Health and safety issues spun into myths to blind workers of danger

22 February 2013 By Sarah Glenister, IER Staff This is the fifth in a series of articles looking at what has been learned from the Coalition Timeline so far.

Commentary icon22 Feb 2013|Comment

Sarah Glenister

National Development Officer, Institute of Employment Rights

22 February 2013

By Sarah Glenister, IER Staff

This is the fifth in a series of articles looking at what has been learned from the Coalition Timeline so far.

Earlier in this series, it has been shown how the spinning of stories in the right-wing press has helped to bolster the ideology the Coalition needs to prevail if it is to garner support for its anti-worker policies. Health and safety regulation is one of the key areas in which it is possible to see this propagation of convenient myths. A cursory search on the Daily Mail website brings up stories implying that the “health and safety police” are on a rampant campaign to ban people from collecting firewood, coddle them as they drink coffee, and even seal up good old British postboxes. But this ridiculous onslaught of tabloid fluff only drives attention away from the real dangers of the workplace, and from the real need for strong health and safety legislation and enforcement.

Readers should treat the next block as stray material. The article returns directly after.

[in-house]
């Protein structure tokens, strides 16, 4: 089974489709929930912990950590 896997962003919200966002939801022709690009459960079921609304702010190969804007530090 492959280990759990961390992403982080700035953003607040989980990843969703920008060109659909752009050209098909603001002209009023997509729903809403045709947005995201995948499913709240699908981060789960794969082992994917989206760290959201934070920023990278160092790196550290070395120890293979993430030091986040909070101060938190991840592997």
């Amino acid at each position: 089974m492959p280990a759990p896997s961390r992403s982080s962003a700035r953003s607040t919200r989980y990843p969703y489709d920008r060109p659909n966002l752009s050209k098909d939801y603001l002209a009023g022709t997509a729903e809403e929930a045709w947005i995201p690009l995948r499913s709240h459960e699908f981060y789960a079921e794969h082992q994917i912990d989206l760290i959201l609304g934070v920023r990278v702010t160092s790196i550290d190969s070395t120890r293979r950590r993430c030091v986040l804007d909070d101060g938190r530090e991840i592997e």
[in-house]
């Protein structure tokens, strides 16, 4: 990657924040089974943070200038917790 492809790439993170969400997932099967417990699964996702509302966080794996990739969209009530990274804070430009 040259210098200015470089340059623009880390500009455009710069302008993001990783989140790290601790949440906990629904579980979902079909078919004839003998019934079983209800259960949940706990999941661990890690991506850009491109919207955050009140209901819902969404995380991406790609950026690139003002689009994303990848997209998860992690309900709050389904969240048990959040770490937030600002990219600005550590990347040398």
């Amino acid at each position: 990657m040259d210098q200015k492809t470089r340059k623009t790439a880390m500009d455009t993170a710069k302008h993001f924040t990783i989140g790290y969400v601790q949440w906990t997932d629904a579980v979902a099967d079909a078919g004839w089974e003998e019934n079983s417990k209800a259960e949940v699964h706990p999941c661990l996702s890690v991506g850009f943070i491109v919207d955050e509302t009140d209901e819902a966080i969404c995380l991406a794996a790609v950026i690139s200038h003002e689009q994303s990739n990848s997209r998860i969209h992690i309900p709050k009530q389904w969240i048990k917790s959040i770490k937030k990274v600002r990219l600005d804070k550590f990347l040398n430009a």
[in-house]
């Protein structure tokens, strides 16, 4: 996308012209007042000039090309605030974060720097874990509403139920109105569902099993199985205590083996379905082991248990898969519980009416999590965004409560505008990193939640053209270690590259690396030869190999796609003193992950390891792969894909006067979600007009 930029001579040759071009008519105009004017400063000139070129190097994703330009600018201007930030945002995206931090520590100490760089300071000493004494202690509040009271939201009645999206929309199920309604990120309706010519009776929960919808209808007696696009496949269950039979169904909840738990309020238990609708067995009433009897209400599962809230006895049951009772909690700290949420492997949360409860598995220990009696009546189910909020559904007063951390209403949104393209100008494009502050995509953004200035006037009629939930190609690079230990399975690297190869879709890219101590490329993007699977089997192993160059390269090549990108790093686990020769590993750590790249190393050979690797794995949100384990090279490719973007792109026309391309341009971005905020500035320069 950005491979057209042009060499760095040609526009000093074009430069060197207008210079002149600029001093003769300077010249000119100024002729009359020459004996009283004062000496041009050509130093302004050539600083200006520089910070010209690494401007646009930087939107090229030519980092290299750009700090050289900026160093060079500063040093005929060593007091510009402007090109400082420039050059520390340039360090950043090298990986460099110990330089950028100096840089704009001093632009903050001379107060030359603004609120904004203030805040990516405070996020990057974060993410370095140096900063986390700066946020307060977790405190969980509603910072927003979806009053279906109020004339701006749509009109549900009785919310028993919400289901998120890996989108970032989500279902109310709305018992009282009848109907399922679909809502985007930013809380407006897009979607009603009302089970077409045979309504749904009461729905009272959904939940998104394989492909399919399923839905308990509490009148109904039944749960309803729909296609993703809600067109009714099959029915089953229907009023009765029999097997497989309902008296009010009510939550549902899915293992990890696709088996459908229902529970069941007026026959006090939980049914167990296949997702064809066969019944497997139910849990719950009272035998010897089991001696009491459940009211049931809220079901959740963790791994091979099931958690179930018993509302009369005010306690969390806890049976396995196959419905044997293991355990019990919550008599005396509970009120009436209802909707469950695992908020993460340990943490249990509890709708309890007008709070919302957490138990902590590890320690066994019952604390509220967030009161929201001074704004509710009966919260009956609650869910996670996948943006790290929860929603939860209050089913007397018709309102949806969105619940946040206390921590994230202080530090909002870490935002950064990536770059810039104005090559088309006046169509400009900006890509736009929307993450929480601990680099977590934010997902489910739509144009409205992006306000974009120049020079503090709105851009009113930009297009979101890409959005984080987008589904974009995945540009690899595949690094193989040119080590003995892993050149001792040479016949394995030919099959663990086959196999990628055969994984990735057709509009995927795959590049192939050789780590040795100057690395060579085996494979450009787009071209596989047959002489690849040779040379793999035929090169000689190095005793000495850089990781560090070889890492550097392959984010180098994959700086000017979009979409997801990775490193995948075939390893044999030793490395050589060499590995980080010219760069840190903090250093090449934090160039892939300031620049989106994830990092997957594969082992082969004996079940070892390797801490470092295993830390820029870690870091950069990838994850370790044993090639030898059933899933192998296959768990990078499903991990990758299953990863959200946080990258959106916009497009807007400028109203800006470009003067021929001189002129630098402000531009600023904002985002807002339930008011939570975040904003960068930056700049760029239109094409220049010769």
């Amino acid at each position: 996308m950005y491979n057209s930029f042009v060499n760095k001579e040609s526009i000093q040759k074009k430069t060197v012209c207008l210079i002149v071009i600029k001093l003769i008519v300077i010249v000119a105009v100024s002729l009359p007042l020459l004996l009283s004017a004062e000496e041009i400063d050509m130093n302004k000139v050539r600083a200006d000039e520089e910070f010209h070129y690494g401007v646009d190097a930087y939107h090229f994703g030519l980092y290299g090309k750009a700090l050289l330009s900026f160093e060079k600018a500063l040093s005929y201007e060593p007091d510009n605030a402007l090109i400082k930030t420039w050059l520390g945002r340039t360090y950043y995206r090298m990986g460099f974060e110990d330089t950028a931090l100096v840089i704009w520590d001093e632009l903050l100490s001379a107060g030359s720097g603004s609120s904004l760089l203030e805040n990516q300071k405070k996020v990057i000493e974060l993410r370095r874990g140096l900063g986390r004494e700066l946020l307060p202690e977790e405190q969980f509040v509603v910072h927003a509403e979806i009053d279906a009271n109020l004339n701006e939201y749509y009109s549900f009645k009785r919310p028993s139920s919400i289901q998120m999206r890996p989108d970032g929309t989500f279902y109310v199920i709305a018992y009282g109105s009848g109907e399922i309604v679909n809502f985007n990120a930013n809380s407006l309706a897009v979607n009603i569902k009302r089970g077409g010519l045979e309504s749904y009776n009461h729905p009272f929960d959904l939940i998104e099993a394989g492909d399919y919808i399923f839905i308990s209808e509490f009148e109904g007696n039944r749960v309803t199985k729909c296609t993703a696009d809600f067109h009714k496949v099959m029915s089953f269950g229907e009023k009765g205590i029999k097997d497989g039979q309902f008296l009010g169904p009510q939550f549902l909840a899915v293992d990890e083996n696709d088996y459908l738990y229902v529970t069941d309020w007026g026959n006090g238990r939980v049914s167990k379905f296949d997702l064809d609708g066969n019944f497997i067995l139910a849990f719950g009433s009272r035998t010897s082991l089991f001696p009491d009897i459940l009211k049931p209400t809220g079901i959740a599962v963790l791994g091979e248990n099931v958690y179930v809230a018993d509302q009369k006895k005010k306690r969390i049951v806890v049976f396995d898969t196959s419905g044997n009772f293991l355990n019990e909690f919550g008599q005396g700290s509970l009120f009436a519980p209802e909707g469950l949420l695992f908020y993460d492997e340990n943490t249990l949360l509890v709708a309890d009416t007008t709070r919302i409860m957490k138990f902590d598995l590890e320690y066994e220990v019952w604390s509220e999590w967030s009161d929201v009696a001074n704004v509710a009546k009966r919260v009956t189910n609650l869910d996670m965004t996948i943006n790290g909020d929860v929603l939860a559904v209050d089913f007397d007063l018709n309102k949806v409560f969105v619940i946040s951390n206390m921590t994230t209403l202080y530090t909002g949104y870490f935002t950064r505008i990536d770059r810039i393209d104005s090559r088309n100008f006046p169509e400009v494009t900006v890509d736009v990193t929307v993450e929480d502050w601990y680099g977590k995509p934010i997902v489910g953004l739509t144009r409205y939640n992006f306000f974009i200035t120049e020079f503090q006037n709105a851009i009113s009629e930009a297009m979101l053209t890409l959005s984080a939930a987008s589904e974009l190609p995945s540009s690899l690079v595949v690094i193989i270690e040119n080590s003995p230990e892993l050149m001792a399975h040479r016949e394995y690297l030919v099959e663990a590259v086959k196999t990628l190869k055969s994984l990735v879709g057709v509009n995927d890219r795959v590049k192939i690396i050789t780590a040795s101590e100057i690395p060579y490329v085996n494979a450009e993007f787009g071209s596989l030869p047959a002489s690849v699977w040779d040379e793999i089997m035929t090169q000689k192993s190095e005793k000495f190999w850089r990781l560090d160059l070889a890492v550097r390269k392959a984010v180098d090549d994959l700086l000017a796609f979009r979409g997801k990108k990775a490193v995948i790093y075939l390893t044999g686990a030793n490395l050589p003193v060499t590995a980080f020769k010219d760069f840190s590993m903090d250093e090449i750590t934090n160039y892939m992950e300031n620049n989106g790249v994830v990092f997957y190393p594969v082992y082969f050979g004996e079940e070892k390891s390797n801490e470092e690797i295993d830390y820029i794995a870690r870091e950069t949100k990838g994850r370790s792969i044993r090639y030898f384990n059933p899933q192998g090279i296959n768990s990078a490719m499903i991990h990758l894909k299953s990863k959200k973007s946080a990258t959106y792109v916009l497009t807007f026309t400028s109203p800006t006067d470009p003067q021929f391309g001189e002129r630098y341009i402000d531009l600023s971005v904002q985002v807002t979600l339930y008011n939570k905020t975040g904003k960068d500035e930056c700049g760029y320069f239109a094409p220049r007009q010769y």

As soon as the Coalition took power, it began to chip away at health and safety by asking former secretary in Margaret Thatcher’s government Lord Young to review legislation. The government accepted the Lord’s recommendations to reduce both regulations and their enforcement and, in March 2011, published its new strategy toward health and safety – “Good Health and Safety, Good For Everyone”. The Coalition announced that it would reduce the enforcement of health and safety regulation by labelling as “low-risk” a wide ranging number of industries, including some areas that most would rightly think as hazardous (such as docks, airfields, agriculture, emergency services, electricity generation, quarries, manufacturing and healthcare). These “low-risk” workplaces will no longer be proactively inspected. That means, they will not be inspected until an accident occurs.

The following year, in March 2012, the Coalition set up its Focus on Enforcement website, which had a similar function to the Red Tape Challenge website that preceded it: to provide a forum for the public to comment on which regulations they would like to be scrapped. The Focus on Enforcement website, however, looked specifically at inspection practices with the end goal of reducing inspections of workplaces.

In September last year, Business Secretary Vince Cable announced the final nail in the coffin for proactive inspections of those workplaces designated (seemingly at random) as “lower risk”, by announcing plans to actually outlaw the practice, except where businesses have a track record of a “poor performance” (i.e. deaths and injuries on their sites).

Alongside legislating for less enforcement, the government has simultaneously been weakening the Health and Safety Executive. In March 2011, harsh cuts to the body’s funding forced it to reduce the number of unannounced investigations it carried out on workplaces. Then in August 2012, Howard Shiplee, Executive Director of Laing O’Rourke – a construction company known for using blacklists to vet employees for trade union activity – was appointed to the HSE.